Less affordable housing = Fewer babies?

An Institute of Policy Studies (IPS) report released this week painted a grim picture of Singapore’s population shrinking in 24 years if the country closes its doors to immigrants.

This is because of Singapore’s total fertility rate (TFR), which is one of the lowest in the world. Despite incentives to boost population growth, the TFR slumped to a historic low of 1.15 last year.

With a shrinking population, there will be less working-age residents supporting the elderly. Last year, 8.2 working-age residents supported one elderly person. The ratio is expected to fall to 1.7 by 2050. A shrinking population – and work force – will also affect economic growth.

I will leave the debate on whether slower economic growth is in itself necessarily a bad thing to the sociologists and policymakers.

I am more interested in the impact of housing affordability on our fertility rate because the IPS study reminded me of comments by a National University of Singapore don last week on an article which contained observations linking housing affordability to fertility rates. The article was based on a study now presented in detail at the Singapore Centre for Applied and Policy Economics website.

According to Dr Tilak Abeysinghe, economists have long argued that the “demand” for children has dropped because the “price” of children has gone up. The “price” of children includes the time cost to a woman. If the “price” effect is kept under control, “demand” for children should go up as household income increases. Unfortunately, this is not what the data shows.

To the economist, if demand for a commodity falls when income increases, such commodities are known as “inferior goods”. Many of us would readily disagree that children are inferior goods.

Dr Tilak feels the puzzle is better explained by the relative income hypothesis. Relative income refers to the ratio of actual income to desired income. Desired income has to be defined in relation to a certain basket of goods. Since a home is the most expensive item, it figures prominently in the measure of relative income.

Adopting the relative income hypothesis, Dr Tilak constructed an affordability index and compared it to trends in our fertility rates.

He observed a close link between the TFR and his affordability index. The TFR turned around when the corresponding affordability index turned around. When housing affordability dropped, fertility also appeared to dip.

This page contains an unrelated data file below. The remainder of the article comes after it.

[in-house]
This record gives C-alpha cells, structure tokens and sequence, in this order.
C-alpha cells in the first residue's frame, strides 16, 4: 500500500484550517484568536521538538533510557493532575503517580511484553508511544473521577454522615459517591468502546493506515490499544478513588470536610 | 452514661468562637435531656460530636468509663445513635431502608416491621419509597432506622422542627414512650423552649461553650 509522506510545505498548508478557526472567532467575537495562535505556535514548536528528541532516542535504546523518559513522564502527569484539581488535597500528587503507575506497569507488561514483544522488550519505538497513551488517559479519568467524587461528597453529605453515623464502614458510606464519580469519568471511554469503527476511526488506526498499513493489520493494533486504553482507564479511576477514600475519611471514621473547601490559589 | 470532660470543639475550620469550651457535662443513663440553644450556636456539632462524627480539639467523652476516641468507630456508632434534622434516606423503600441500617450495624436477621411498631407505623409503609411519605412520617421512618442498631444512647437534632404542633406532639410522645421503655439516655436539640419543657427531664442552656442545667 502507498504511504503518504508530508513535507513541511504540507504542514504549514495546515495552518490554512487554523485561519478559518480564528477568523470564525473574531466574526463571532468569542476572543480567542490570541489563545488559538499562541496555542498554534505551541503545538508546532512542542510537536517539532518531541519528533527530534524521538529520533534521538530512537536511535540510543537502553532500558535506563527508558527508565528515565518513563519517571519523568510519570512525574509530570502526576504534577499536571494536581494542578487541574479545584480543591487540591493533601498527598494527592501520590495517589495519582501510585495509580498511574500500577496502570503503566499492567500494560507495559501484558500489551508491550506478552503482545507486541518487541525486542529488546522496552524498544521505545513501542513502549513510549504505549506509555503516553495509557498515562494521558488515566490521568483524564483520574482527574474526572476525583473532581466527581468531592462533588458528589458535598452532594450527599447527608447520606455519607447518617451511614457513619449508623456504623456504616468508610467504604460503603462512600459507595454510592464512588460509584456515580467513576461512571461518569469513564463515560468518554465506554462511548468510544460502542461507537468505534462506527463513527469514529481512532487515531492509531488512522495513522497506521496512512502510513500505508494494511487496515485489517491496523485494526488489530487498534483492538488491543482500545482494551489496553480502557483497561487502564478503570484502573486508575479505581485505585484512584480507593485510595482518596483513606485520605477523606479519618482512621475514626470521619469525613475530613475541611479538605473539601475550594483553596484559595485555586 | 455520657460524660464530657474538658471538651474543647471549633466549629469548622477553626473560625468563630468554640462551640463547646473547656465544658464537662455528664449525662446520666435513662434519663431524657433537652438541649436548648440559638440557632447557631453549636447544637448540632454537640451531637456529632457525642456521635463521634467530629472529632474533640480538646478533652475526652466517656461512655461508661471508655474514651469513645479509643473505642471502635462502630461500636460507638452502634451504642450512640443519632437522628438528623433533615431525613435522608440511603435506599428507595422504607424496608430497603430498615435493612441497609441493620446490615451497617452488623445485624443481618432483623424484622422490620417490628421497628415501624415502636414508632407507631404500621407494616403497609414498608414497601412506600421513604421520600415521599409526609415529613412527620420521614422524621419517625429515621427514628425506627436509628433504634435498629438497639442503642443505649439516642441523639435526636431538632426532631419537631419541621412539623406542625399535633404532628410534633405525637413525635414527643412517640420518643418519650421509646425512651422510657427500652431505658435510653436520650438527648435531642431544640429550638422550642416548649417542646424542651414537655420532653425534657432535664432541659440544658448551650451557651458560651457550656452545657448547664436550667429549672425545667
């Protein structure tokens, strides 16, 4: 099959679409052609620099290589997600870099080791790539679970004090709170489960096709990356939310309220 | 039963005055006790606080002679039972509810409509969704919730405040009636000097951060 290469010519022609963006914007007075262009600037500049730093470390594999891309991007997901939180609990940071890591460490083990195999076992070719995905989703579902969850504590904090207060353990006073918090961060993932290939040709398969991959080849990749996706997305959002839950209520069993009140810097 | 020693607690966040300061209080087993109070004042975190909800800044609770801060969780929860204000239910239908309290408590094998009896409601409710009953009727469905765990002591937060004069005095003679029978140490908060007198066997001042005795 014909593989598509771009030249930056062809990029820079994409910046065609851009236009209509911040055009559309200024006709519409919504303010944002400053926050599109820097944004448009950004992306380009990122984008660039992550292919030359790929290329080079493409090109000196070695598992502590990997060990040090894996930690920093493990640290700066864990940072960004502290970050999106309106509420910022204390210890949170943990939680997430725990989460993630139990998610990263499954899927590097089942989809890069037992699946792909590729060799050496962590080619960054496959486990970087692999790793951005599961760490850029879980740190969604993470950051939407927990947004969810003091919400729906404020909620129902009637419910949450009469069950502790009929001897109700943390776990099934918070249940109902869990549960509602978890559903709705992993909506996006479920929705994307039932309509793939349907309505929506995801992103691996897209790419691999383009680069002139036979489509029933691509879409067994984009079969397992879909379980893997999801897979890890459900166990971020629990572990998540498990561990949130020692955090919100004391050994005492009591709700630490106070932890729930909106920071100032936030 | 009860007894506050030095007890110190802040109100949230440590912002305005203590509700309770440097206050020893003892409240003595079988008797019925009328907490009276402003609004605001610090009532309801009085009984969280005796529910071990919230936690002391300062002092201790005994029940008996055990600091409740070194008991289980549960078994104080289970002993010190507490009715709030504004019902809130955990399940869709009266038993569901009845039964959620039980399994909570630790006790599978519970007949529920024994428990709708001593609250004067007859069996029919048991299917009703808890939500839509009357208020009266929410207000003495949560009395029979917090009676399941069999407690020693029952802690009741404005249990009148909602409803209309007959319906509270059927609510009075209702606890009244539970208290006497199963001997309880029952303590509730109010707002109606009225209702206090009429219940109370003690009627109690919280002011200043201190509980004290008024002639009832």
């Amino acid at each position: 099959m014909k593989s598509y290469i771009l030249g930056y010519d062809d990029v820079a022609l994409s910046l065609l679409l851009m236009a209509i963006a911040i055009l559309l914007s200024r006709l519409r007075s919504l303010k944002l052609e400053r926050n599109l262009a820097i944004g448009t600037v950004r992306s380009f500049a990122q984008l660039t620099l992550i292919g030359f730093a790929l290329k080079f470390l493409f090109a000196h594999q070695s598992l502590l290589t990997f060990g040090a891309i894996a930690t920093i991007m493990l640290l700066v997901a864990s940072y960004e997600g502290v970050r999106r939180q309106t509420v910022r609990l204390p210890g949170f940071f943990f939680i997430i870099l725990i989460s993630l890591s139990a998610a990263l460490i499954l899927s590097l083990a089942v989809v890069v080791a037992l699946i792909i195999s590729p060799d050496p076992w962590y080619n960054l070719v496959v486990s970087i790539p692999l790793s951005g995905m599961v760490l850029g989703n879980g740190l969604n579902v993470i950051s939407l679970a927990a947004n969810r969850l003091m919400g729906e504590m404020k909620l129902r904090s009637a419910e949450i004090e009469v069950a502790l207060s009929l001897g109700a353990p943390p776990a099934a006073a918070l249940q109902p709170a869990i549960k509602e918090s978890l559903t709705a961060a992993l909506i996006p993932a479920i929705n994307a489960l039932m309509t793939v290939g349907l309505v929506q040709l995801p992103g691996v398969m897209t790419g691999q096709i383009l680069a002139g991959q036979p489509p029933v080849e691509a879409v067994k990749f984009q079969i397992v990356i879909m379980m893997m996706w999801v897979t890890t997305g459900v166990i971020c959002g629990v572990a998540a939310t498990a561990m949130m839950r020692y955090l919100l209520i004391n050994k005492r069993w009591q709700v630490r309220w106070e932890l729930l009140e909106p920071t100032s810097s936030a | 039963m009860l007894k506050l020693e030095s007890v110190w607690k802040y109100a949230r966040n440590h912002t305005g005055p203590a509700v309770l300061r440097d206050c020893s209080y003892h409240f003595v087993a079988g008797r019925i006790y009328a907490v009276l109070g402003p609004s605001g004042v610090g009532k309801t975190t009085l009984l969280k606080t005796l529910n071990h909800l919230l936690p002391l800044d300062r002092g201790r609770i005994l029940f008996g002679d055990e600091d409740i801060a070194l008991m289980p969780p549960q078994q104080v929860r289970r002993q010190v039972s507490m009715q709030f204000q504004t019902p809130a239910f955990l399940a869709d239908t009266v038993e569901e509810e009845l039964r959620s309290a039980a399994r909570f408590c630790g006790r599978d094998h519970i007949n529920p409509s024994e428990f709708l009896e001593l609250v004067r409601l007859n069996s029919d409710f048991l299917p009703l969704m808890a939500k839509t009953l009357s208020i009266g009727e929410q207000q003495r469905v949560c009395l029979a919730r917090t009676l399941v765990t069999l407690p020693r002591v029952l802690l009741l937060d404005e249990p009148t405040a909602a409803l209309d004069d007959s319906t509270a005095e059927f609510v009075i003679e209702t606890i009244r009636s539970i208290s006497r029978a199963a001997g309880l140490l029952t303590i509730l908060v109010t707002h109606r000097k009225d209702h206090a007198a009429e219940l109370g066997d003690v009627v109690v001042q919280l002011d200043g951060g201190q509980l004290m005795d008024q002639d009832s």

While some may find it difficult to accept that our fertility rate will rise if housing affordability improves, many of us can relate to the observation that when housing affordability worsens, our fertility rate drops.

While the IPS report caught the headlines and will probably be hotly debated in the coming days, Dr Tilak’s study drew smaller coverage and even less debate. This is a pity because if his study is spot on, the consequences of today’s high property prices will show up in further reduced TFRs in the future.

I am not sure if our officials have contacted Dr Tilak about his housing affordability study but it definitely deserves more attention and even more debate. His study warrants urgent attention as nobody today knows when the present sustained period of high property prices will end.

Even as more stock analysts and market watchers are jumping on the bandwagon and predicting a recession soon, I am not even sure if our property prices will correct when it happens. It depends on how the severe the recession will be and whether many jobs will be lost.

While I agree with the negative overall prognosis, I am at odds with others as to the timing of the impact. We cannot assume that it is just around the corner as the world has never experienced such a complex economic environment before. And after all, there was a lag of about a year during the Asian financial turmoil and the United States sub-prime crisis before Singapore was hit.

What if the US Federal Reserve launches a third round of quantitative easing – as many are predicting? Will that delay the impact further? In the meantime, how much more damage will be done to our TFR?

By Colin Tan – head of research and consultancy at Chesterton Suntec International.

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